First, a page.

An official investigation may soon be launched against Boots over claims that it has been pushing patients to undergo medicine reviews in order to take money from the NHS.
Boots came under fire last week when it was accused of pressuring employees to meet maximum store quotas for Medicine User Reviews (MURs). For each MUR, Boots would receive £28 from the NHS. According to a number of employees, as well as an email leaked by The Guardian, Boots has long been expecting managers to have as many MURs carried out as possible, regardless of whether patients needed or wanted them.
In the leaked email, a Boots regional manager discussed “targets of 400” MURs, with 400 being the maximum number that a store can carry out in a year. It referred to the fact that the company can make “£28 for each” MUR, and so “each one we don’t deliver is a lost £28.”
The General Pharmaceutical Council has asked the Pharmacist Defence Association (PDA) to provide any evidence that managers have been pressured by the pharmaceutical chain to meet targets for MURs.
The PDA has claimed that according to an as-yet unpublished member survey, over 75% of pharmacists polled believed patient safety was “directly impacted” by financial cutbacks from Boots, increasing pressure to increase funds using MURs.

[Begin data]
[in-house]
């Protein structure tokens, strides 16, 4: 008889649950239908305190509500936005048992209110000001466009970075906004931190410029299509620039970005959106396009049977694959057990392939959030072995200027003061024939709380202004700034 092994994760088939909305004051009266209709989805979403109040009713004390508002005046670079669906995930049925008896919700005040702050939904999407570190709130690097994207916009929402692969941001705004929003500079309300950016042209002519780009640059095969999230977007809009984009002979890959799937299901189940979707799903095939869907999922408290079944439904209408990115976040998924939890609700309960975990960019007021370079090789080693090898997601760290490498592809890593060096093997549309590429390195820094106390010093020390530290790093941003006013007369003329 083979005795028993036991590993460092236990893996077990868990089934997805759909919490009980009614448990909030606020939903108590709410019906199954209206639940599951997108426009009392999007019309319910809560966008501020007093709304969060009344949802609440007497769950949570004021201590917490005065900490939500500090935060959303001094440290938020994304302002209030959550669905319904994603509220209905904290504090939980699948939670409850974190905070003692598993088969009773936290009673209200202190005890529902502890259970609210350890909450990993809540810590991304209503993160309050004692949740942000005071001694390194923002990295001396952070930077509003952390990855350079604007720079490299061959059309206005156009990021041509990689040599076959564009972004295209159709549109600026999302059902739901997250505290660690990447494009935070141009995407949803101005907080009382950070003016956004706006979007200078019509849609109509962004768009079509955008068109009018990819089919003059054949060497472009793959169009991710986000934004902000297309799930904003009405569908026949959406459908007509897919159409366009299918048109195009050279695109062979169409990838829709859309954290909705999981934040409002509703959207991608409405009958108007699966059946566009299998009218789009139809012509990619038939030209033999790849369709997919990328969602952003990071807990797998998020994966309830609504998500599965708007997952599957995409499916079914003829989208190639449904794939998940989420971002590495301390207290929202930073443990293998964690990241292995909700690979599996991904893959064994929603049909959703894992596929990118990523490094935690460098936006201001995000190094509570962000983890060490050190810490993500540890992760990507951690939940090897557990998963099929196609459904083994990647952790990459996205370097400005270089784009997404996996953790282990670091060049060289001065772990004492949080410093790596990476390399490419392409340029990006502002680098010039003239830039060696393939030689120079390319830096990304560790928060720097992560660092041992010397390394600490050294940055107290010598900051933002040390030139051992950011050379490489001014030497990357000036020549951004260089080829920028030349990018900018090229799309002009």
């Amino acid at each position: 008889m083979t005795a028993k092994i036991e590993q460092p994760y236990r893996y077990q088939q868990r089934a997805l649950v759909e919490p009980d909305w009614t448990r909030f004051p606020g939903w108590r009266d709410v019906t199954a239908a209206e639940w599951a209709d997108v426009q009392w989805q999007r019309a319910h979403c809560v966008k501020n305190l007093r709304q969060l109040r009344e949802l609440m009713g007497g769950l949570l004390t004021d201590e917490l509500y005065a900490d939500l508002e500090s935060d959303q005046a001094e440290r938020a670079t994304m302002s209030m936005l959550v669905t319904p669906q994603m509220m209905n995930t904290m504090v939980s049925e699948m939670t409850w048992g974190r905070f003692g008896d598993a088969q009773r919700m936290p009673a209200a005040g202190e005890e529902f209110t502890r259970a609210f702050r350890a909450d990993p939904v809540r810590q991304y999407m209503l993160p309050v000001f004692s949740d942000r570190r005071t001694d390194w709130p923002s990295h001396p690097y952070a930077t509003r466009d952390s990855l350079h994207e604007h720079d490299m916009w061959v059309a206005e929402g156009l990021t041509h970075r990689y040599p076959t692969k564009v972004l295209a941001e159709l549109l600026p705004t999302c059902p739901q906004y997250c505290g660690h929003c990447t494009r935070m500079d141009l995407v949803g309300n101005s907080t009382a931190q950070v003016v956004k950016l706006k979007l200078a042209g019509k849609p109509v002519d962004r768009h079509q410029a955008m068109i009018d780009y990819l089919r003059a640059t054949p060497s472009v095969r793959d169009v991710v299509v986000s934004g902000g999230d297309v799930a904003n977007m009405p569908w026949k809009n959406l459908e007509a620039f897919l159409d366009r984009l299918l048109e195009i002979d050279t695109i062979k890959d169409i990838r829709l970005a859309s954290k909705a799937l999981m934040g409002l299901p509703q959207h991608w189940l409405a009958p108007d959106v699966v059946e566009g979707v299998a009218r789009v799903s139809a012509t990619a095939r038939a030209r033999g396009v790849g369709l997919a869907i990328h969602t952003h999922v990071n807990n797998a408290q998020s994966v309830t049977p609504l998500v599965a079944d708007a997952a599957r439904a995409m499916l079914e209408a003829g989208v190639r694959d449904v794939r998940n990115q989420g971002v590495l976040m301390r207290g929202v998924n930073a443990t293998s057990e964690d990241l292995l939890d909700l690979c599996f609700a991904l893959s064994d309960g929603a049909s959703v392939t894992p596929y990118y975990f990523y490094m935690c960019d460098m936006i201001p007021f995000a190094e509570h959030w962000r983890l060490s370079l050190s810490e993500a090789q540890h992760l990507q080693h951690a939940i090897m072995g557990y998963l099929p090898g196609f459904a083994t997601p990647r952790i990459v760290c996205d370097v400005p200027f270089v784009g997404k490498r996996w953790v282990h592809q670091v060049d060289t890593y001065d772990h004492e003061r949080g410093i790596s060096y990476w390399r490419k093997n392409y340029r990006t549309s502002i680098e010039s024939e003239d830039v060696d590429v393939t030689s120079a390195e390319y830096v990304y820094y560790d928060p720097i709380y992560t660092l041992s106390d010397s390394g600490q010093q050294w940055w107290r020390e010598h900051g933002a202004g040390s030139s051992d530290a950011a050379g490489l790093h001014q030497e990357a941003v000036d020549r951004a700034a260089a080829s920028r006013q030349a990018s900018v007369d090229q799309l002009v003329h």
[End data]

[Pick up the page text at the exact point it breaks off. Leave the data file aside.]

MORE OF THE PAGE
“The health and wellbeing of all our colleagues is, and always has been, a priority for the business,” Boots said in a statement to The Drum in response to the accusations.
“Offering the best care to patients is at the heart of everything we do and this includes offering pharmacy services that are relevant to the changing needs of patients and healthcare systems. Our pharmacists are empowered to use their professional judgement to assess the appropriateness of a clinical service, and we make it clear to our colleagues that these services should not be undertaken inappropriately.”